Where is Obama’s deficit reduction budget?

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Omar Bongo
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Re: Where is Obama’s deficit reduction budget?

Postby Omar Bongo » Thu Dec 06, 2012 8:52 pm

AsIfYouKnew wrote:I actually try to be civil, and you turn it into an ad hominem.

This from the guy who dismissed Wabash's opinions because he hasn't bought a diploma from UCI.

I suppose we can dismiss your opinion on the meaning of stochastic because you don't have a degree in English. How's that for an ad hominen?


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AsIfYouKnew
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Re: Where is Obama’s deficit reduction budget?

Postby AsIfYouKnew » Fri Dec 07, 2012 7:52 am

Wabash wrote:I bet there are also studies that show Keynes was right on the mark. Harry Truman once stated that he would like to meet a one-handed economist. Keynesian economics was used effectively by both FDR and Reagan. We have empirical evidence proving positive outcomes to their actions.


stochastic

sto·chas·tic adjective \stə-ˈkas-tik, stō-\

Definition of STOCHASTIC

1
: random; specifically : involving a random variable <a stochastic process>
2
: involving chance or probability : probabilistic <a stochastic model of radiation-induced mutation>




Funny. Just following your lead. You claim the events and conclusions I cited should not be viewed together given that you believe there is no evidence of causation. Then you make claims doing exactly the same thing. Thanks for making my argument for me.


You don't seem to have a good grasp of what Keynesian economics is. Expansion of government spending does not make it keynesian. Further, many studies have been done in the past decade that show that FDRs programs actuallys slowwed recovery from the depression, and some modern economists don't believe we really exited the depression until the late 1940s. Reagan, on the other hand, employed more of a neo-classical approach, not a keynesian approach. the stagflation of the 70s was a huge example of the shortcomings of the Keynesian model.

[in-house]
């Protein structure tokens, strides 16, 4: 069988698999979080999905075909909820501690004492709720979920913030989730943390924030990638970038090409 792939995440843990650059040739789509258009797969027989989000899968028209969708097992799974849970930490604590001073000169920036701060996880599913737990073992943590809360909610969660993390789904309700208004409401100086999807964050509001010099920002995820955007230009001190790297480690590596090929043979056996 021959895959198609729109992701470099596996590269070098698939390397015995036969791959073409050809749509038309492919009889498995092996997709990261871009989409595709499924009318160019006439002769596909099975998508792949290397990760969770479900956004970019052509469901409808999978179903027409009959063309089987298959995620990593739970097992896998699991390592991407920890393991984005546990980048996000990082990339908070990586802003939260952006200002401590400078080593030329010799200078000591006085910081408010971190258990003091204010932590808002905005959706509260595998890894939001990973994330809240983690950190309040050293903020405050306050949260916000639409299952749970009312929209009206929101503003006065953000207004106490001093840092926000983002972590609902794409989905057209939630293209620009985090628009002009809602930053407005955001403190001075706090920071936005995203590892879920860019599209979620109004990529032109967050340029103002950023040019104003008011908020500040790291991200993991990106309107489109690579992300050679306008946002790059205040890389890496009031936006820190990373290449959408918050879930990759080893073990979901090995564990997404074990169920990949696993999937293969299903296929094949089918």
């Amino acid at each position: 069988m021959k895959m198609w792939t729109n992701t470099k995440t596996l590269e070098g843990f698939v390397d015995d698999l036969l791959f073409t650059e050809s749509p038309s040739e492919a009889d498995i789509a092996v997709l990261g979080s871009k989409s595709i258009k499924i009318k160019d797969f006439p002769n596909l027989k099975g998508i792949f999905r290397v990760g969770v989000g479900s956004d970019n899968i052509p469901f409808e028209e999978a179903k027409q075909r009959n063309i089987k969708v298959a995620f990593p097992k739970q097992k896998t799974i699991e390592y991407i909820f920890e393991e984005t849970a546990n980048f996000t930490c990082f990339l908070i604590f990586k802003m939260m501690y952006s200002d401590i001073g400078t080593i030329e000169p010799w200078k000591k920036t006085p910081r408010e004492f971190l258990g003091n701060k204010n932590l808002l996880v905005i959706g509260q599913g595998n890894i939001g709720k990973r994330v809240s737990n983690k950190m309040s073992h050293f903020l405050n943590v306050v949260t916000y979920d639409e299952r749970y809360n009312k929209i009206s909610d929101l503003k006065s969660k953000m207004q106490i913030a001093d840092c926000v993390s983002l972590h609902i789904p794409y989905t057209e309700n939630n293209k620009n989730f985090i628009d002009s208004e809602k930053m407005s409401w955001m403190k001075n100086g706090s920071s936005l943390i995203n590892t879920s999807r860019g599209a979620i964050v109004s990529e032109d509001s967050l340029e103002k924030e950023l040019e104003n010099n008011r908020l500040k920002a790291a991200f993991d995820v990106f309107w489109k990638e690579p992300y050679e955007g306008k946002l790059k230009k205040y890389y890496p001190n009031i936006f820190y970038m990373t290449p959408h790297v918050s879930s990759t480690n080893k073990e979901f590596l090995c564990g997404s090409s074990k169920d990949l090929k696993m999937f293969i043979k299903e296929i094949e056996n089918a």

As for the definition of "stochastic", please explain how your use of the word fits with either definition.
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Wabash
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Re: Where is Obama’s deficit reduction budget?

Postby Wabash » Fri Dec 07, 2012 8:20 am

AsIfYouKnew wrote:You don't seem to have a good grasp of what Keynesian economics is. Expansion of government spending does not make it keynesian.

I would agree. However, Keynes believed the federal budget could be used to inject capital into the marketplace to stimulate the economy when the macro decisions made by the private sector had led to inefficiencies. Prime examples being the Great Depression and the New Deal that followed to pull the economy out of that downward spiral.

AsIfYouKnew wrote: Further, many studies have been done in the past decade that show that FDRs programs actuallys slowwed recovery from the depression, and some modern economists don't believe we really exited the depression until the late 1940s.